The first is a repeat flowering climber. As you can see, it flowers heavily, and is reported to continue its efforts all summer long. There is a scent to them, probably stronger than was apparent on the day of the open garden as it was sunny and rather breezy. It impressed me as ripening green peaches. Others in attendance stated it reminded them of fruit scented tobacco.
The flower clusters are amazing! It blooms like a Hybrid Musk, forming buds at the leaf axis along the ends of the canes instead of in terminal clusters, much like Renae. I doubt if Renae figures in this rose's background. Nothing about it 'speaks' Renae other than how the flowers are borne.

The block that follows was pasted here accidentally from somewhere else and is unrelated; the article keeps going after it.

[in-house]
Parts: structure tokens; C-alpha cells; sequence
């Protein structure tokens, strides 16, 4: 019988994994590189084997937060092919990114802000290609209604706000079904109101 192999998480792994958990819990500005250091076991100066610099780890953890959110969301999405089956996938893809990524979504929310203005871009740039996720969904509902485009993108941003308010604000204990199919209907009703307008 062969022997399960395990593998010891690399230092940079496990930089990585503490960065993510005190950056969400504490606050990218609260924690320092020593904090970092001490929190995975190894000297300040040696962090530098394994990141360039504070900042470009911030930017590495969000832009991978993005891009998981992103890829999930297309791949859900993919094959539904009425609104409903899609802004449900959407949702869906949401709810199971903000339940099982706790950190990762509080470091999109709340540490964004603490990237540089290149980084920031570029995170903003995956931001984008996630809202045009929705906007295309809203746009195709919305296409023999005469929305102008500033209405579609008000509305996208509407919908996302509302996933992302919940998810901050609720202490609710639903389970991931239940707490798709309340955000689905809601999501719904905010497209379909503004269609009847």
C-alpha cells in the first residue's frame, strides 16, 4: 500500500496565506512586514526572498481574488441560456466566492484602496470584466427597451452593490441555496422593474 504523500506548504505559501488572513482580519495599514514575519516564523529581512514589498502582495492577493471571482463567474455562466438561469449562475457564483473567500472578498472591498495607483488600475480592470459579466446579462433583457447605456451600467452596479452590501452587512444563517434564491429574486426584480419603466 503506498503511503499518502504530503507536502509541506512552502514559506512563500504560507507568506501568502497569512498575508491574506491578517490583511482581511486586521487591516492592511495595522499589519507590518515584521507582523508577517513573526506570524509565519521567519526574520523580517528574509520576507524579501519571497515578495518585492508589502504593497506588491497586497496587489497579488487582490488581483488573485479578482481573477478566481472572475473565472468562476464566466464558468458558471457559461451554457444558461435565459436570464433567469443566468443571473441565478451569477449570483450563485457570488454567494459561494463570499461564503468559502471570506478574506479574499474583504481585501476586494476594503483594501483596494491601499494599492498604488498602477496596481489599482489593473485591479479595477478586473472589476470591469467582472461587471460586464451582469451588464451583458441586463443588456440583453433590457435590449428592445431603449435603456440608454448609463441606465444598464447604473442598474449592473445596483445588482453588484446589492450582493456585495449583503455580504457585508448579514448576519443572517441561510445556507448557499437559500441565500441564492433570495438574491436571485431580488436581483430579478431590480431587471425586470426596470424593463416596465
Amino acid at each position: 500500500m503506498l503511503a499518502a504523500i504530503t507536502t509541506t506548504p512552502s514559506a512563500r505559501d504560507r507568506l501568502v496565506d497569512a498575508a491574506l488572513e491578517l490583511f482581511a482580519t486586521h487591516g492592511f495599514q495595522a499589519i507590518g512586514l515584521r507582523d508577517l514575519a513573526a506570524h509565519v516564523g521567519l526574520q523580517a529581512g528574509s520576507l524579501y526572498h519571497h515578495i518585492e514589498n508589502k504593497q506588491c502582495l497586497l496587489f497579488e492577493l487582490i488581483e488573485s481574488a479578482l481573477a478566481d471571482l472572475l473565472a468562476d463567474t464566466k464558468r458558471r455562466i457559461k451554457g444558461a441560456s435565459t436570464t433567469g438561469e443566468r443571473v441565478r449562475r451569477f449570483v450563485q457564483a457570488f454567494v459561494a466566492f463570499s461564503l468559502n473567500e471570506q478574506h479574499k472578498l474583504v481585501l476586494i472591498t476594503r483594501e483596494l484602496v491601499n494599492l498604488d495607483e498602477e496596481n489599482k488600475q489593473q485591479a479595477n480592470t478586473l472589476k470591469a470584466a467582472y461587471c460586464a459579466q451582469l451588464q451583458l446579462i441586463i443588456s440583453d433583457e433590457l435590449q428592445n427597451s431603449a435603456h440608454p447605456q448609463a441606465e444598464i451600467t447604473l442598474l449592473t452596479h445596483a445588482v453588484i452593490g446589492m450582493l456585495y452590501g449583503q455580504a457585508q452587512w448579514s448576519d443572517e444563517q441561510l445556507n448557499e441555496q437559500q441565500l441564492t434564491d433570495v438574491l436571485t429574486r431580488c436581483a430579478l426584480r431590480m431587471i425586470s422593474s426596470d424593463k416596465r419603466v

The other is definitely a Rugosa hybrid. It stains red on the petal reverses where the sun strikes them. I couldn't discern any scent, but the blooms weren't fresh and it was already mid day when the photos were taken. I can remember in which green house this grew, and what a former friend used to call it. Attempts to obtain further information from Caroline and Burling have not brought anything new, other than it is thought to be a Belle Poitevine seedling. The only thing that makes any sense to me about it would be with Golden Angel. Hopefully, more information can be gleaned from other records not readily available. Unfortunately, nothing on the official Sequoia breeding record fits either.
VERY clean foliage, not far from the south coast beaches, in a no spray garden. Not bad at all!
Whatever they are, I hope we can dig up information about them as they are both interesting and nice garden roses which may have useful genes to play with